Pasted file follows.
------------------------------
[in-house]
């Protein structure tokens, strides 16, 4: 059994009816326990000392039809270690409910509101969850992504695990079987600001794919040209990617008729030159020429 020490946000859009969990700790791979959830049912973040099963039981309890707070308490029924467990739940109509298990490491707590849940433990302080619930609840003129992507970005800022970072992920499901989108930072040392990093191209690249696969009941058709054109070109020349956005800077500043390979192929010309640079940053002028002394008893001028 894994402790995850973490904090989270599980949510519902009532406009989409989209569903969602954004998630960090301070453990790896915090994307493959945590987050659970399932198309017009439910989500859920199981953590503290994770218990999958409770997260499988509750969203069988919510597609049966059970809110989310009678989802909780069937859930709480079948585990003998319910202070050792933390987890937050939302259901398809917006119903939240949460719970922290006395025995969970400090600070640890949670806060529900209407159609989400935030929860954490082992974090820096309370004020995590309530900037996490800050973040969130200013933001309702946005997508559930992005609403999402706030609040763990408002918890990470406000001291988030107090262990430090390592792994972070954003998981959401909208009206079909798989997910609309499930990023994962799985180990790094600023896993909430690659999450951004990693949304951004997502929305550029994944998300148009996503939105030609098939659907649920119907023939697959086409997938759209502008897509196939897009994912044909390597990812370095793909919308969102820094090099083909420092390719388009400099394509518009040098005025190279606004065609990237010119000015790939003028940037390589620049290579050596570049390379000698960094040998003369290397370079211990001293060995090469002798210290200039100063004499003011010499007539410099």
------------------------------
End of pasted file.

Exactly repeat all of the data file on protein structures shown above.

[in-house]
């Protein structure tokens, strides 16, 4: 059994009816326990000392039809270690409910509101969850992504695990079987600001794919040209990617008729030159020429 020490946000859009969990700790791979959830049912973040099963039981309890707070308490029924467990739940109509298990490491707590849940433990302080619930609840003129992507970005800022970072992920499901989108930072040392990093191209690249696969009941058709054109070109020349956005800077500043390979192929010309640079940053002028002394008893001028 894994402790995850973490904090989270599980949510519902009532406009989409989209569903969602954004998630960090301070453990790896915090994307493959945590987050659970399932198309017009439910989500859920199981953590503290994770218990999958409770997260499988509750969203069988919510597609049966059970809110989310009678989802909780069937859930709480079948585990003998319910202070050792933390987890937050939302259901398809917006119903939240949460719970922290006395025995969970400090600070640890949670806060529900209407159609989400935030929860954490082992974090820096309370004020995590309530900037996490800050973040969130200013933001309702946005997508559930992005609403999402706030609040763990408002918890990470406000001291988030107090262990430090390592792994972070954003998981959401909208009206079909798989997910609309499930990023994962799985180990790094600023896993909430690659999450951004990693949304951004997502929305550029994944998300148009996503939105030609098939659907649920119907023939697959086409997938759209502008897509196939897009994912044909390597990812370095793909919308969102820094090099083909420092390719388009400099394509518009040098005025190279606004065609990237010119000015790939003028940037390589620049290579050596570049390379000698960094040998003369290397370079211990001293060995090469002798210290200039100063004499003011010499007539410099």